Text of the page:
Morgaine and Bran both dissented, too. Mordred didn’t even open his mouth and I realized that, although he was part Fae, he didn’t work with magic like his aunt. He was more pretty-boy brawn.

    Delilah pulled out a lighter. “I guess we go with a BIC.”

    Firebombs it was, then.

    “No, I’ve got something. I was planning on keeping it in reserve, but I think we need it now. Gather all the kindling you can.” I stopped, shading my eyes. “There’s the creature!”

    What had seemed to be a shadow on the horizon was now rapidly approaching. From where we stood, it looked like it was a swirling mass of color, but was actually tens of thousands of wasps creating the bipedal form.

    That spurred everybody on. Mordred, Morio, and Bran quickly began gathering all the sticks and branches they could find. “We need dry wood or it won’t burn!” Mordred said.

    “Not to worry. What I have will burn even damp foliage. Just gather as much wood as you possibly can. We need to lure it near. When it’s close enough to get caught in the smoke, I’ll light the fire. Which means we need bait.”

    “I’ll volunteer.” Tanne moved out in front. “I’m fast enough to dodge it, as long as you can slow it down.”

    I shrugged off my pack and opened it, digging through. Delilah knelt beside me, her voice low. “Are you going to use the Unicorn Horn?”

    “No,” I murmured. “I’m keeping that under strict wraps unless we absolutely have to use it. Before we left, I borrowed a few things from Roz.” I grinned at her as I held out two of the firebombs. “I think two should do it, don’t you? Or maybe I should get out a third just in case.”

    She stared at the reddish orbs in my hand, then peeked in my pack to see the other bombs I had tucked in there. “Good gods, you really did rifle through his stash, didn’t you? He’s going to be pissed.”

    “Too bad. He was gone, so I couldn’t ask him. He never wants to let me play with his toys anyway.” Grinning at her, I closed my pack again. “Now, how does he ignite them?”

    “I think he just tosses them and they explode on impact. Which means you shouldn’t get too close to the pile of brush. Can you aim right?” She shrugged at my stare. “Hey, I know you aren’t that athletic. Even though you’ve been hitting the gym, your aim with a ball was never accurate. I remember—you gave me a black eye once.”

    I groaned. She would remember that. I hadn’t meant to hurt her, but when we had been playing stickball, I’d ended up landing her a good one on her right eye. Father had lit into me for that, but it wasn’t my fault. Truth was, I wasn’t particularly good with throwing things, let alone a bomb that needed to land in a precise location. And I needed to just accept that fact.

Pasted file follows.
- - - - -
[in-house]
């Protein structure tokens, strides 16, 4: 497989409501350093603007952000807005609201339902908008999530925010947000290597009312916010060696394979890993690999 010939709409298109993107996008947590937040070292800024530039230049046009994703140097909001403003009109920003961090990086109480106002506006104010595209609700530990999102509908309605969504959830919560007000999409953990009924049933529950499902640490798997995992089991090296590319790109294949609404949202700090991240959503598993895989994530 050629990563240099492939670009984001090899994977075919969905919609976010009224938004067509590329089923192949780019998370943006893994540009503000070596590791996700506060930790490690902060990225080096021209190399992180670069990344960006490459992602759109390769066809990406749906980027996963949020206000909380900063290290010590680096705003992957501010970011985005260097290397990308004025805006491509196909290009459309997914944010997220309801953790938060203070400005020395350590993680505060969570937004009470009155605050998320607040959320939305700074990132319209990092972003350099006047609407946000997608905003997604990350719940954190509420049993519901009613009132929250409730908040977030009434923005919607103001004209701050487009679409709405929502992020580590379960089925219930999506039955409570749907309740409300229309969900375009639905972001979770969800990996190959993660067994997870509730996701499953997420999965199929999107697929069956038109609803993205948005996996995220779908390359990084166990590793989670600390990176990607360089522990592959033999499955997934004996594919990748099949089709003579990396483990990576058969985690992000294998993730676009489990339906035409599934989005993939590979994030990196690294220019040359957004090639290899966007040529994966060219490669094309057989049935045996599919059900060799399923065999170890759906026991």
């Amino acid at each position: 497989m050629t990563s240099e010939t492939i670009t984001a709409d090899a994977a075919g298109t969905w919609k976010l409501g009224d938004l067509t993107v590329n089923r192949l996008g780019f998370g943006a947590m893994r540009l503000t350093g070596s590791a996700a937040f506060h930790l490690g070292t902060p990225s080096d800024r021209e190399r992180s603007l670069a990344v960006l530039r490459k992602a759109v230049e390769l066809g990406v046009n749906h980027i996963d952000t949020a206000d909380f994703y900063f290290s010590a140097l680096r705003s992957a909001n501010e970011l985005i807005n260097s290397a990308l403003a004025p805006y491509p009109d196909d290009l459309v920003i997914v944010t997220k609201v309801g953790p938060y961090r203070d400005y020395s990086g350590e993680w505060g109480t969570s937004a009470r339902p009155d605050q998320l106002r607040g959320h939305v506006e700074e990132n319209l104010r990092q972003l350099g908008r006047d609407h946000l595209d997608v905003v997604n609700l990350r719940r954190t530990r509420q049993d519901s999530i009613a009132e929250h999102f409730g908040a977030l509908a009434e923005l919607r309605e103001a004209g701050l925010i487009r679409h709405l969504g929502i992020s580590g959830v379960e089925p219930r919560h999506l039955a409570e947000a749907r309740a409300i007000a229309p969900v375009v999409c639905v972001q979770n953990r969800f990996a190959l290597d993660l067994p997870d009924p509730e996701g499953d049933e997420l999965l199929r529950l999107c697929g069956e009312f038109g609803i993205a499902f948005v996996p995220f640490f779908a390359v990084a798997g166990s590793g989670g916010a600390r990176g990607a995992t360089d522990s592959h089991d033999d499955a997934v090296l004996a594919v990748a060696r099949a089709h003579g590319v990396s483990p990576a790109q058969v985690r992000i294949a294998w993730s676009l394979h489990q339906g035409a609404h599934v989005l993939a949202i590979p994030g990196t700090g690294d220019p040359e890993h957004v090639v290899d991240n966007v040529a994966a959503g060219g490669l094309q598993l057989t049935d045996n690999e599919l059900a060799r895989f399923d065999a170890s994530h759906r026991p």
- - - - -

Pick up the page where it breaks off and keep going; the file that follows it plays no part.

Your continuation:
Reluctantly, I handed them over. “Fine, but I never get to play with the cool stuff.” Grumbling, I watched as she cautiously pocketed them.

    The men had built quite the pile of combustibles. The creature was speeding up, oozing fury and the desire to attack. Whatever had pissed this thing off had done a damned good job of it.

    By now, we could see it clearly and the swarming mass of wasps was a terrible sight. My skin crawled. Swarms always bothered me, and it seemed there were a number of Elder Fae who worked with them. The spider-Fae who had captured Chase had a swarm of horrible critters that covered her house.

    Tanne calmly walked toward the creature. He paused till it noticed him, then, as it made a beeline for him, he began to back up quickly toward the impromptu bonfire-in-waiting. The men had been able to gather quite a few branches from the forest, and had piled the mound of brush and sticks a good five feet high.

    Delilah motioned for Morgaine and Arturo to back up. Mordred and Bran took a clue and also moved to the side.

    As Tanne neared the brush pile, he suddenly dove to the side as the hive-monster sped up, charging for him. The sound of the buzzing made my skin crawl and I shuddered, forcing myself to hold my ground.

    Up close, the creature was a nightmare of whirling, buzzing wasps. They formed the vague shape of a giant, seven feet tall at least. A few of the insects broke off from the hive, probably reconnaissance, scouting ahead for new prey. Wasps were carnivorous, which told me that the hive-monster most likely ate its kills.

    As Tanne dove to the side, Delilah tossed the first firebomb into the bonfire. It exploded on impact, and the branches burst into flame. The hive-monster began to rampage—a number of wasps shooting out from the thick of it. Delilah threw another bomb on the flames and the fire flared, smoke pouring out over the creature. She tossed the third one for good measure and the resulting explosion released a massive plume of smoke.